RaceDay is on the air and making some noise from outside the track.
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The night race at Charlotte changes lots of things on the weekend for NASCAR fans. One of them is the TV menu. Saturday brings a rich mix of NASCAR TV programs that have been on-the-air since February and are now in full stride.
The morning starts with the 10AM version of NASCAR Now. This week, Ryan Burr is hosting the show from the ESPN2 studios and his partner Nicole Manske is reporting live from Lowe's Motor Speedway. This show has been solid all season and this is the scenario that works the best.
Burr has an extensive studio news background and was a fulltime anchor on the ESPNEWS Network. Manske hosted The SPEED Report last year, but her background is field reporting and interviews. This duo has really clicked and this high-profile show should be well worth watching.
It will be SPEED up next at 3:30PM with Tradin' Paint. Jeff Hammond from the NASCAR on Fox team will be the media guest. He will join host John Roberts and Kyle Petty for a conversation on the NASCAR issues of the week. Last Sunday, Ray Dunlap was the guest and almost blew a gasket arguing with Petty in what may have been the most interesting show of the season.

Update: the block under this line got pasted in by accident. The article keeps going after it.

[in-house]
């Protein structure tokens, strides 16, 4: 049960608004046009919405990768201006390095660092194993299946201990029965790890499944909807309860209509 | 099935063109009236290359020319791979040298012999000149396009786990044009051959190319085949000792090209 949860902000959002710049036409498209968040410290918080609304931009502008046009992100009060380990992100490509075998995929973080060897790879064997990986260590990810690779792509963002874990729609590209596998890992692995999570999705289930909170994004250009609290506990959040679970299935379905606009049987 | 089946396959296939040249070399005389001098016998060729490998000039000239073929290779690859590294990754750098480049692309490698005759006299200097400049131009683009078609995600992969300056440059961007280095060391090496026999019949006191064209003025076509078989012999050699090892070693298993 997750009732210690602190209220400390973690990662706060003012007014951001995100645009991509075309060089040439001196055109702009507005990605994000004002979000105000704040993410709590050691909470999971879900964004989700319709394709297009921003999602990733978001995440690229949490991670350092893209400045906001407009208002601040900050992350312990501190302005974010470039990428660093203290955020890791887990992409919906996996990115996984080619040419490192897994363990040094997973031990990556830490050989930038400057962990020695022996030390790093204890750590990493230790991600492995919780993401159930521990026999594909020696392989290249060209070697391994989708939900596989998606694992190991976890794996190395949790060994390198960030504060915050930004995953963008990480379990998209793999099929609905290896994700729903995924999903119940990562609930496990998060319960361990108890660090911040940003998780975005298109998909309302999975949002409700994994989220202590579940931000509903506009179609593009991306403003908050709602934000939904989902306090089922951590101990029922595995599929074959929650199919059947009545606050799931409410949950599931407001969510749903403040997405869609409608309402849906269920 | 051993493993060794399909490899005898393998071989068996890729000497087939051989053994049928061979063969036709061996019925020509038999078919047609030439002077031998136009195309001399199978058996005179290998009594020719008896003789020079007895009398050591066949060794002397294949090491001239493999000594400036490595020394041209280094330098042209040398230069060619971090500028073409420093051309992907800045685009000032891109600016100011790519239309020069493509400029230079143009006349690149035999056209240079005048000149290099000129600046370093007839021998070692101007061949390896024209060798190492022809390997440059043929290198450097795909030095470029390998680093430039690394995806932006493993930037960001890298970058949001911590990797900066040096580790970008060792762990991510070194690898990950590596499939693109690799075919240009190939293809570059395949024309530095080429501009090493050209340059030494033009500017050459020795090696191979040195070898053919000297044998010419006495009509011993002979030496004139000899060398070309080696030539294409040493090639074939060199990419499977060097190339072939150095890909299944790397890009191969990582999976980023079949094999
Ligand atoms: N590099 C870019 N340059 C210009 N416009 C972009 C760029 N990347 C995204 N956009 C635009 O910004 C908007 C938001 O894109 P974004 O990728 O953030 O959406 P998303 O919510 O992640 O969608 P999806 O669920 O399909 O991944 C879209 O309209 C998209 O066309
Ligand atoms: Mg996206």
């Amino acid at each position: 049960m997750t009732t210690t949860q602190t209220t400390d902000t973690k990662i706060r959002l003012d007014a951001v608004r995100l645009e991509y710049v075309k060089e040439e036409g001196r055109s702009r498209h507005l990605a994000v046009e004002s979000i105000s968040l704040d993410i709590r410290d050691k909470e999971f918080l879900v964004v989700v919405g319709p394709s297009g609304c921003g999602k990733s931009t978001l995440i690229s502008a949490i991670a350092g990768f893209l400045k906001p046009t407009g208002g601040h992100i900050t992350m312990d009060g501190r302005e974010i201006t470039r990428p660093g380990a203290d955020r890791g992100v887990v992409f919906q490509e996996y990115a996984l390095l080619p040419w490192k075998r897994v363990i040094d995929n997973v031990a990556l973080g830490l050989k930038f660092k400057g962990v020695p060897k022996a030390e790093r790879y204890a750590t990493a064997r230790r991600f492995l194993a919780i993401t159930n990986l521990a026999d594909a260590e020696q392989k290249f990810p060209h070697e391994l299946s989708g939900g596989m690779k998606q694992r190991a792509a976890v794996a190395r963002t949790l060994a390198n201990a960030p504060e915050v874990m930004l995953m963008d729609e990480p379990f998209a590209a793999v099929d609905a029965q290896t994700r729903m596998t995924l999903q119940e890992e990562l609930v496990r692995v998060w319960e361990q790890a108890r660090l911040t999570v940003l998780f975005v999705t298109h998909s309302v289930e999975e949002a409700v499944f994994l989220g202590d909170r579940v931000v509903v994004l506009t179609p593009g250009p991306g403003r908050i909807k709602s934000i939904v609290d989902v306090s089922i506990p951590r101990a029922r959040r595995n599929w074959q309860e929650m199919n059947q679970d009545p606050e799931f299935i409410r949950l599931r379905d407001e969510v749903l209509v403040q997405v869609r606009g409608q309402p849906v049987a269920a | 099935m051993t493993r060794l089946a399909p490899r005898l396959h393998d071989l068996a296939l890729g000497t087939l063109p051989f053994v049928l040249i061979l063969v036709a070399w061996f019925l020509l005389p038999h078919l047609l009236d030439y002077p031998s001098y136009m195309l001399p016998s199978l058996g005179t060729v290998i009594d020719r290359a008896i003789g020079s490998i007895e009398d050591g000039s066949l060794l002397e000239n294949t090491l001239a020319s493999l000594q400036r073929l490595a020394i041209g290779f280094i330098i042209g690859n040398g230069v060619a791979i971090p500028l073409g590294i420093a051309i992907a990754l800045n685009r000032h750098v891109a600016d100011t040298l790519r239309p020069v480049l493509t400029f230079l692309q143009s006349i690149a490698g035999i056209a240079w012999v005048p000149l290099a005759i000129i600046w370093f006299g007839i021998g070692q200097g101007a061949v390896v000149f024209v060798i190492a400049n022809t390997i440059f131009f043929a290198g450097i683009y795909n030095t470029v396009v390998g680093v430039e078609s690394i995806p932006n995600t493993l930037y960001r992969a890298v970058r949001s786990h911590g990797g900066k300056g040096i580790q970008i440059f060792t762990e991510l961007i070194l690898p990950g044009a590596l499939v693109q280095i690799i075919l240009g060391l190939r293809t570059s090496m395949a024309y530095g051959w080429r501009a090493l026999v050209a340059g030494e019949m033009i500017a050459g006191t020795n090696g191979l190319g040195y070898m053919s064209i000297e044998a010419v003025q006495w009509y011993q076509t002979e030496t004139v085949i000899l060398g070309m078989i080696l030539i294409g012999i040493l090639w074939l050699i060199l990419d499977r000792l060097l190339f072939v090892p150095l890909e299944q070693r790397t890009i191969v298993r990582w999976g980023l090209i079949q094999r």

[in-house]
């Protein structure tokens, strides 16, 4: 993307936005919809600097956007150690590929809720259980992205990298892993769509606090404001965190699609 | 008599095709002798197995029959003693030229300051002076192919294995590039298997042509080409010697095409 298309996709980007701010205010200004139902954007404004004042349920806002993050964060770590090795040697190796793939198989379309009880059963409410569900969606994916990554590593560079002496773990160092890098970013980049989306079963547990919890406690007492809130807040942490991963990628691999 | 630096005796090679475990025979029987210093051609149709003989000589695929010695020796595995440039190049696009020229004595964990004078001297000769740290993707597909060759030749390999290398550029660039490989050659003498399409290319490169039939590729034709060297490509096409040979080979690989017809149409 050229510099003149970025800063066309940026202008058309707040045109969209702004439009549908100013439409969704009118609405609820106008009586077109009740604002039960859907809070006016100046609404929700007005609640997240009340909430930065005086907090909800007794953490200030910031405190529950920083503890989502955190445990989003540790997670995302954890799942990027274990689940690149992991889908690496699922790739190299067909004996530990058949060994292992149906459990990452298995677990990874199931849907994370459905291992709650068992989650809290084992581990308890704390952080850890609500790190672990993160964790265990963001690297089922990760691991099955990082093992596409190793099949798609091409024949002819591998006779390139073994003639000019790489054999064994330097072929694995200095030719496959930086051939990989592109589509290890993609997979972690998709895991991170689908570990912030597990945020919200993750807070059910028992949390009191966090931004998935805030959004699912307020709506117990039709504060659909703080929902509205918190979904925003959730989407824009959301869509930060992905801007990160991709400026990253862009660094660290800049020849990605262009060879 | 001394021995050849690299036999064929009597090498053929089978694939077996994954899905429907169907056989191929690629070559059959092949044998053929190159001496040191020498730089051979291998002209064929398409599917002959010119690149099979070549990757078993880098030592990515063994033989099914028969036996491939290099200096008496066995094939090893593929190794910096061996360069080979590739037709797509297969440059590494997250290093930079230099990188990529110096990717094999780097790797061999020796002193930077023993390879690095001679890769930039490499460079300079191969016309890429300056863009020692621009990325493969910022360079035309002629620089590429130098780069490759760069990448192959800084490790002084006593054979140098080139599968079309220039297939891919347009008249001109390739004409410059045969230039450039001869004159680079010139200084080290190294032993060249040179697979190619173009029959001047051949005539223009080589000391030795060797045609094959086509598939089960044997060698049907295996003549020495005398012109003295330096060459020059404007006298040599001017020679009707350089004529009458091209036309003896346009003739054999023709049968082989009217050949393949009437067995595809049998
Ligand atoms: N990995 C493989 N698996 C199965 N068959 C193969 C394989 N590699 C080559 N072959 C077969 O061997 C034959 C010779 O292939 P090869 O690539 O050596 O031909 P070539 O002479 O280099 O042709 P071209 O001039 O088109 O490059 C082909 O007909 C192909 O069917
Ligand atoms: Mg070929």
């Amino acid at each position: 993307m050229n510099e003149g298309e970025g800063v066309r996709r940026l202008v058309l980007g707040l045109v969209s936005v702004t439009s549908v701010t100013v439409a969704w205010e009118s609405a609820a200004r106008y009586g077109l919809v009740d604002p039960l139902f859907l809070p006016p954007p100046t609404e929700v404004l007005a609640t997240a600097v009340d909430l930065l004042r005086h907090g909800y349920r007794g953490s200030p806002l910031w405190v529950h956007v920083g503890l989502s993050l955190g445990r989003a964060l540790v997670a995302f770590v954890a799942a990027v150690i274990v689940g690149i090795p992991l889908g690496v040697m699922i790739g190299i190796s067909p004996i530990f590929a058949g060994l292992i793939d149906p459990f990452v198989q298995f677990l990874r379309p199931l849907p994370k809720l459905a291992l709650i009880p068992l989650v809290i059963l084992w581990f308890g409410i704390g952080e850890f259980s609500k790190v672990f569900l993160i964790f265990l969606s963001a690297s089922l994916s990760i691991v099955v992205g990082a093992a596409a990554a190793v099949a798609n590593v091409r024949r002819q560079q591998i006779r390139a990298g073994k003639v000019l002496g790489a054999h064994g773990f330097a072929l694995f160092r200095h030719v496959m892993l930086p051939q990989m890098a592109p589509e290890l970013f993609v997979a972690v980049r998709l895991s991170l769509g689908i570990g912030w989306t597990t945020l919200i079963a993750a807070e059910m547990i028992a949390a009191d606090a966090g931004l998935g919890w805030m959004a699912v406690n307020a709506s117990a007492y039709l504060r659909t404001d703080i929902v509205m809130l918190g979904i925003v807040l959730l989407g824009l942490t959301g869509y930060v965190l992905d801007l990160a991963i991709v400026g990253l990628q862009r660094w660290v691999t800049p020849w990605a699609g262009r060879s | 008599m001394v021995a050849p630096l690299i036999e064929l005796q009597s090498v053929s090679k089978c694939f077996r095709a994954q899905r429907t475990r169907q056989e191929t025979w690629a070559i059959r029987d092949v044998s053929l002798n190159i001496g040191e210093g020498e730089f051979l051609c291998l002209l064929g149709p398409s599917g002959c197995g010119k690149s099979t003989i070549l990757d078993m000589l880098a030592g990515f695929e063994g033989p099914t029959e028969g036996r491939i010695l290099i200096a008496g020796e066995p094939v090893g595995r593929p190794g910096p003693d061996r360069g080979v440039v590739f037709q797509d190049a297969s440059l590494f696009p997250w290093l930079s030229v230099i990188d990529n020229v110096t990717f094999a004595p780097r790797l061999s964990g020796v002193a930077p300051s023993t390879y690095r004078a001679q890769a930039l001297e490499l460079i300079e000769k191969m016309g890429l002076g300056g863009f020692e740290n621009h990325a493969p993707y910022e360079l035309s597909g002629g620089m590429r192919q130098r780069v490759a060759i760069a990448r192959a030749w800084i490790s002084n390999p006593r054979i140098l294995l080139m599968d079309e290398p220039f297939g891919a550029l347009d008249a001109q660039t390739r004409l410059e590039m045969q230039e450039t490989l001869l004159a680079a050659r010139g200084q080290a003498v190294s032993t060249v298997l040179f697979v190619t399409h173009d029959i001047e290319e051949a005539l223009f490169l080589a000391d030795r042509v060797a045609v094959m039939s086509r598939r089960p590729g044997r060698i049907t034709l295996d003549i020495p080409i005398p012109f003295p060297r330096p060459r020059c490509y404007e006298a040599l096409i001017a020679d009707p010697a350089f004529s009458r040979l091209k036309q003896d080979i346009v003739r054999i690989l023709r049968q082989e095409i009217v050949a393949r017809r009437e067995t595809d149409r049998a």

There are lots of topics for the Tradin' Paint Producer to select from this week. Tight tempers from The Chase drivers, a sour economy and the possible Chapter 11 filing by GM could well be on the agenda. This program either thrives or dives depending on the topics being discussed.
At 4PM on SPEED is NASCAR Performance. Larry McReynolds and his Producer from the NASCAR Media Group (NMG) have worked very hard to make this show a fan favorite. Chad Knaus and Bootie Barker have completely opposite personalities, yet each is in the exact same job with good results. Those two combine with McReynolds to answer viewer email and talk about the tech topics of the week.
An original creation this year is a TV series called NASCAR in a Hurry that can be seen at 4:30PM. SPEED put this show together with hosts Adam Alexander and Randy Pemberton to re-purpose the video shot by the TV crews and NMG of the racing weekend. It is an easy way to get up-to-date on the current NASCAR happenings and has been a success in its rookie season.
SPEED rolls-out the franchise at 5PM with NASCAR RaceDay. There should be a huge crowd for this live show right in the backyard of the SPEED TV Network. Host John Roberts basically spends two hours trying to corral his panelists Jimmy Spencer and Kenny Wallace. Hermie Sadler and Wendy Venturini are the reporters for this program who play a very important role in updating the stories from the infield while the SPEED Stage sits outside of the track itself.